Table 1

Characteristics of anxiety studies

StudySymptom of mental health disorderPhysical health conditionInterventionInterventionistType of studyIntervention location/practical accommodations for physical illnessParticipant n (% female)Age of participants M years (SD)Time points for measures/follow-upGlobal quality ratingCountry
Blocher et al27AnxietyEpilepsyComputerised CBTDoctoral-level clinician, master’s-level clinician, and bachelor’s-level research specialistPre-postMedical care setting15 (53·3)11 (1·51)Preintervention, mid-intervention and postintervention
3-month follow-up
Hains et al29AnxietyDiabetesCBT (stress-inoculation programme)Doctoral students in counselling psychologyMultiple baselineHospital6 (50)12, 15, 13, 18, 13, 14Baseline (1–5 weeks prior to intervention), before each session,
3-month follow-up
Hains et al28AnxietyCystic FibrosisCBT (stress-inoculation programme)PhD psychologistMultiple baselineParticipants’ homes5 (40)13–15 yearsBaseline (2–5 weeks prior to intervention), before each session, 3-month follow-up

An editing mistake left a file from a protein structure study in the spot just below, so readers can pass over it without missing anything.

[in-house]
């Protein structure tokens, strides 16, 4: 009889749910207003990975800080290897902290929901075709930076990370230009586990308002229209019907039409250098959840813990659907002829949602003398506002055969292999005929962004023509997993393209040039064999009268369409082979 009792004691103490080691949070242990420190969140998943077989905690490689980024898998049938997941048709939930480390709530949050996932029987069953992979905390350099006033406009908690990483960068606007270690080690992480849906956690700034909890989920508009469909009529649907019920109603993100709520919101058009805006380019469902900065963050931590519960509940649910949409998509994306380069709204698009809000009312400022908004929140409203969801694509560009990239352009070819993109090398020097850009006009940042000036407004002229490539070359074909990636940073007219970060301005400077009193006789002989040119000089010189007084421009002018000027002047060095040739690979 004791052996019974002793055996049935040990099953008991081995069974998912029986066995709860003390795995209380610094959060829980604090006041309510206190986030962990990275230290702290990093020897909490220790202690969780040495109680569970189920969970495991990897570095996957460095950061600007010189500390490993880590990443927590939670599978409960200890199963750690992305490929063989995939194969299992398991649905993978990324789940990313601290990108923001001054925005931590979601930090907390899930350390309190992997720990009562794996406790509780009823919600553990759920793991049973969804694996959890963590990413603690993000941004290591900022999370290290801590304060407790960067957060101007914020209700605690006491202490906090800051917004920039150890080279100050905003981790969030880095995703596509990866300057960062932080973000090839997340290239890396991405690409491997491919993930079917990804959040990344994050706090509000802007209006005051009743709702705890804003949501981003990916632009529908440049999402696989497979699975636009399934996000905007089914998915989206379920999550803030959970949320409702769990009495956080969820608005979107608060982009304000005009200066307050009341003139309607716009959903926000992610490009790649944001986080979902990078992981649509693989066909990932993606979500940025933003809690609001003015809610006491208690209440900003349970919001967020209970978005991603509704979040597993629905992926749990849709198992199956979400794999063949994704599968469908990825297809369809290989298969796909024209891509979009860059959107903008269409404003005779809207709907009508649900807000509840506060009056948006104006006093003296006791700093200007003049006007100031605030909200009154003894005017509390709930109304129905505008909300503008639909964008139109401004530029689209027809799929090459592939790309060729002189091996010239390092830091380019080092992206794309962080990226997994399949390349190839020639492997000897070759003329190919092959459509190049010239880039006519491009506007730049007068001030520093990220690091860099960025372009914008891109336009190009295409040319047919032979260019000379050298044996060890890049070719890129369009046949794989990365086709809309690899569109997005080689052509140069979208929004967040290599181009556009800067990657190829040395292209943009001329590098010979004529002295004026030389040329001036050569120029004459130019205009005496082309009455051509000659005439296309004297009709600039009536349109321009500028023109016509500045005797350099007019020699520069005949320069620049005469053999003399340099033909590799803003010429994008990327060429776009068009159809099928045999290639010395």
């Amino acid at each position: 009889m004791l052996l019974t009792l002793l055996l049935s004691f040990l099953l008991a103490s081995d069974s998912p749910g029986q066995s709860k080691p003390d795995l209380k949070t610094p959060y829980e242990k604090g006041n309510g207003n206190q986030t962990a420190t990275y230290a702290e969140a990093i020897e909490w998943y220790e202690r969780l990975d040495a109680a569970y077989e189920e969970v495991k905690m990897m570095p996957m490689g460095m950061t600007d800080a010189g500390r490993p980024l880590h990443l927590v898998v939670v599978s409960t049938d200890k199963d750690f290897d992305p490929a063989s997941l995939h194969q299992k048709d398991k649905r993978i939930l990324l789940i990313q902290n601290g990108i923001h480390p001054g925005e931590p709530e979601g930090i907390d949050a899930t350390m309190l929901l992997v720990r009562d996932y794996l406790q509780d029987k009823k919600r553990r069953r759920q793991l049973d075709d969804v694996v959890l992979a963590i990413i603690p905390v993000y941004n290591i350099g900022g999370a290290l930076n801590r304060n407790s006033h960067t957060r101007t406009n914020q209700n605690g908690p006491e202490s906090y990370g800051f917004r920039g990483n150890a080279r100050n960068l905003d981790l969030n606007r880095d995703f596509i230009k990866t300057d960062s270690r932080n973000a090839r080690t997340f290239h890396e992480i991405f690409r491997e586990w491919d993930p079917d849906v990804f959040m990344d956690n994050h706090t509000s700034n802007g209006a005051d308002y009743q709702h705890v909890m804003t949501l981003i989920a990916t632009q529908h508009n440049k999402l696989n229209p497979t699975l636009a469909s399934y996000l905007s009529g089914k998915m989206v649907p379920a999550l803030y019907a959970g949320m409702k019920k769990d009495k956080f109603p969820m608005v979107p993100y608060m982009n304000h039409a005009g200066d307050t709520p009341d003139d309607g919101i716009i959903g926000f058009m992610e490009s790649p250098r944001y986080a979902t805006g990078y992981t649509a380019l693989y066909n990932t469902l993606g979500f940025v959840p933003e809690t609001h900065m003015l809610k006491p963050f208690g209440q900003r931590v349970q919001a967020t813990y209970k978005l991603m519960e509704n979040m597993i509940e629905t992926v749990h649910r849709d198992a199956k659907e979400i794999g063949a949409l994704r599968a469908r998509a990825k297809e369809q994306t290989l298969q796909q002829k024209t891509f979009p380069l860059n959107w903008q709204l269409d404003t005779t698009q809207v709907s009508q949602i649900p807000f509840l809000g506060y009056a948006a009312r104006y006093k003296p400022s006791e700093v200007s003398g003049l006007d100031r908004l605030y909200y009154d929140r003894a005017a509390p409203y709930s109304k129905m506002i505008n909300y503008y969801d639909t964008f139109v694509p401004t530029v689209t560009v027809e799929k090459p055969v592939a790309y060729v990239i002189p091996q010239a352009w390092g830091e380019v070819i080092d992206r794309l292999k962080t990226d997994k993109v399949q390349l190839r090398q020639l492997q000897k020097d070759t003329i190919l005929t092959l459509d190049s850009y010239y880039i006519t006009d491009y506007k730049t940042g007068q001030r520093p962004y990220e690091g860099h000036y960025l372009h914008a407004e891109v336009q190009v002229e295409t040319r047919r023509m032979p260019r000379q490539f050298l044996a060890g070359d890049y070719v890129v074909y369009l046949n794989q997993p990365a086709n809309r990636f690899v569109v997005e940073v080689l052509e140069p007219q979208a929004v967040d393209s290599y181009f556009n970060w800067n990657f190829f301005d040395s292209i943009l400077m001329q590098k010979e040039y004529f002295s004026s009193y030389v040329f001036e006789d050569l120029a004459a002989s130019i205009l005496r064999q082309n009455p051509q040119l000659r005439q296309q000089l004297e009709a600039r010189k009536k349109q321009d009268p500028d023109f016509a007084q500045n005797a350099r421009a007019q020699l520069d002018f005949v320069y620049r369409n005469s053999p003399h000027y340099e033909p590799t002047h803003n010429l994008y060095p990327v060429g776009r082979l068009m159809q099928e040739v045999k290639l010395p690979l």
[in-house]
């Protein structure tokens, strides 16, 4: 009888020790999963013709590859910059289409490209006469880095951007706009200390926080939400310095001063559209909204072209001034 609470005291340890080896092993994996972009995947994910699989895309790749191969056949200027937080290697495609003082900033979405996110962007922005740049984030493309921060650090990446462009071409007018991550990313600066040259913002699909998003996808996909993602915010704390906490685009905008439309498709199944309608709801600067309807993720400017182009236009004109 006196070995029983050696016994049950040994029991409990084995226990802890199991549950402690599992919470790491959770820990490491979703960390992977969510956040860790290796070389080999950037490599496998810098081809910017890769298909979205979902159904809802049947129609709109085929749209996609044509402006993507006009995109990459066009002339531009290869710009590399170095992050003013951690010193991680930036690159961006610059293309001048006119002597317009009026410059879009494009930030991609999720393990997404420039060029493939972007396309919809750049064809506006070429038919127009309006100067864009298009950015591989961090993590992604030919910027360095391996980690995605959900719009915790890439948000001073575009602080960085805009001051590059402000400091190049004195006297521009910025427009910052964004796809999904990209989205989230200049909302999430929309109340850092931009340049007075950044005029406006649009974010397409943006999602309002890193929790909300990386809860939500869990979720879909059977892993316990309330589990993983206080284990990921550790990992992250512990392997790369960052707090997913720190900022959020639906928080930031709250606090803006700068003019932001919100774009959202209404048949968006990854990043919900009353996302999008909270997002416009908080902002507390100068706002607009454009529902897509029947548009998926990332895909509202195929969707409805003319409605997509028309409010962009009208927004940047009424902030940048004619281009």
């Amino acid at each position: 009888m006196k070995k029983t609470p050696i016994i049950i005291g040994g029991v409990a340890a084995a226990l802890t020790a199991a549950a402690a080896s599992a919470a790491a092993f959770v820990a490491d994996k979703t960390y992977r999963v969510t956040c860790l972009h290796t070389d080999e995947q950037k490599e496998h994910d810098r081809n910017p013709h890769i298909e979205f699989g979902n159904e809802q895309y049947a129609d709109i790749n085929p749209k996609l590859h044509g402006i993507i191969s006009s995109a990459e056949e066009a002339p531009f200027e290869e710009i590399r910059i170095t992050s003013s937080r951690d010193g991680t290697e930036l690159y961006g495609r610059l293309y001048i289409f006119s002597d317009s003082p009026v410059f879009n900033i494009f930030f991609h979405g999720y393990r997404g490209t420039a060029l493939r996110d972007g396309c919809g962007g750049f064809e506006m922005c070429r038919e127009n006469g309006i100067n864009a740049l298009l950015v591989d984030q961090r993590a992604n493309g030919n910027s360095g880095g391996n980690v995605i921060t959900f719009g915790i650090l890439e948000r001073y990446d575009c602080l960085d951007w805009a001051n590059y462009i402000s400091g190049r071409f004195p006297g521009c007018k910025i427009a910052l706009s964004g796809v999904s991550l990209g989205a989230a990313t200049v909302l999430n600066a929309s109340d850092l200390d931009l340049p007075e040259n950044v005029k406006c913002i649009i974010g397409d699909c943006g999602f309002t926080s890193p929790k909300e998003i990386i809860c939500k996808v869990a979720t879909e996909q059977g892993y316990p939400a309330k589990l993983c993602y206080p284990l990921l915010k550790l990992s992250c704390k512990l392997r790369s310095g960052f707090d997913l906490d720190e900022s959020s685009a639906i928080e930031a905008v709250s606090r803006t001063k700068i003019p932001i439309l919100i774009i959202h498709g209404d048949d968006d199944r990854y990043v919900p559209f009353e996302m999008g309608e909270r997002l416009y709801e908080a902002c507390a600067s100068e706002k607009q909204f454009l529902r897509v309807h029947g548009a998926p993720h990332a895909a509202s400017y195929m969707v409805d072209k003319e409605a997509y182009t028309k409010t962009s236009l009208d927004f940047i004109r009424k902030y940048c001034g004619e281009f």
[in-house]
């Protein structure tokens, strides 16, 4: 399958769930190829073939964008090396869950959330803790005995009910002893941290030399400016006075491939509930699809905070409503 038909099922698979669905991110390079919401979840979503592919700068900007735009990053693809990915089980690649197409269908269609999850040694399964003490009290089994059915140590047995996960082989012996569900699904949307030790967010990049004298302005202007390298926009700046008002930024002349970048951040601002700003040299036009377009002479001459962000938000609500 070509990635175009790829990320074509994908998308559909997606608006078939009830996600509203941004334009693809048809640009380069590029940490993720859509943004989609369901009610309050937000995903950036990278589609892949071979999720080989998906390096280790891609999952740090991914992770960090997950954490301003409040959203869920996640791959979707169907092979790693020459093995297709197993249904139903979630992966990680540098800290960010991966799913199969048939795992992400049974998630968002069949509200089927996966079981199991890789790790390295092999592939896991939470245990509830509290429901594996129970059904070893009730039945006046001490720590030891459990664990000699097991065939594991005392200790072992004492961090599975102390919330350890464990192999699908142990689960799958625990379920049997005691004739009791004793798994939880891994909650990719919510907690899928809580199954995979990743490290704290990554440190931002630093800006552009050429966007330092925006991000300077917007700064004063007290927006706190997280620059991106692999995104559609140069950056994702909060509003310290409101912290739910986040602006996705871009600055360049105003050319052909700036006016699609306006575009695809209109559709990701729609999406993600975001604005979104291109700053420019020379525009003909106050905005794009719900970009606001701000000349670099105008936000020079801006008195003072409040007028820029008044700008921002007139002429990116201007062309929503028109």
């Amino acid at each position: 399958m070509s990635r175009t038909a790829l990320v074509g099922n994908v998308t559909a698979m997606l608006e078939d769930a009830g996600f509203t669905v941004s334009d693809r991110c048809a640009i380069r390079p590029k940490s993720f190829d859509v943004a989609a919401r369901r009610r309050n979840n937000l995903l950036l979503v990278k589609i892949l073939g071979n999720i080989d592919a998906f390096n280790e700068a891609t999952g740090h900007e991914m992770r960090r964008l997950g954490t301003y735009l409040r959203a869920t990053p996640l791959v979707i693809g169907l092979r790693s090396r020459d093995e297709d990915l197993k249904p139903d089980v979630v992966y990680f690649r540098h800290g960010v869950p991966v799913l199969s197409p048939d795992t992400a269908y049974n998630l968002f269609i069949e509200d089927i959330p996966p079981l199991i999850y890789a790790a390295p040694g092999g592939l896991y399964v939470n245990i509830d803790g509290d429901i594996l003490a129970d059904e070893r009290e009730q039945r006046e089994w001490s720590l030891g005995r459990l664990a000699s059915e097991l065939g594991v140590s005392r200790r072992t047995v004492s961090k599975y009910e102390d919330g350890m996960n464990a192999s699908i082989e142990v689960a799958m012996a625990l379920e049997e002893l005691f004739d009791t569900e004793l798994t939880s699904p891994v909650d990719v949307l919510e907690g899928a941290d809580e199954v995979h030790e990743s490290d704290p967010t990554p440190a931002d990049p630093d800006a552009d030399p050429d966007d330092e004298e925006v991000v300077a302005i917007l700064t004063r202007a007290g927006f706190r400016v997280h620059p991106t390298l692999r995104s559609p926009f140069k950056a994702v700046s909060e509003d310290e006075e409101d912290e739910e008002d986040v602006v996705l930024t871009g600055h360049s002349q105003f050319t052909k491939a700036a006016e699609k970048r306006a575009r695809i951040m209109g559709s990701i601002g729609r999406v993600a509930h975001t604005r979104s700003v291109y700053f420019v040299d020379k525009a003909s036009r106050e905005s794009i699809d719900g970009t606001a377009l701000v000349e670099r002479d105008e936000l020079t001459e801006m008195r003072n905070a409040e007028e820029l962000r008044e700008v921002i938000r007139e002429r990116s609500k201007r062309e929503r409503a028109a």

Parent-report preintervention, mid-intervention and at follow-up
Papneja and Manassis30AnxietyAsthmaGroup and individual CBTVarious, including psychology graduate student, psychiatrists, child youth worker, cognitive therapist and cognitive therapists in trainingMatched case-controlAnxiety disorders clinic of a large urban children's hospital36+36 (control) (gender not stated)8–12 yearsPreintervention and postinterventionStrongCanada
Reigada et al31AnxietyInflammatory bowel diseaseCBT (for parent and child)PhD-level clinical psychologist or advanced doctoral studentsPre-postSessions offered on same day as medical appointment/during infusions· Sessions over telephone also offered·9 (44)13·8 (2·2)Preintervention and postinterventionStrongUSA
  • CBT, cognitive behavioural therapy.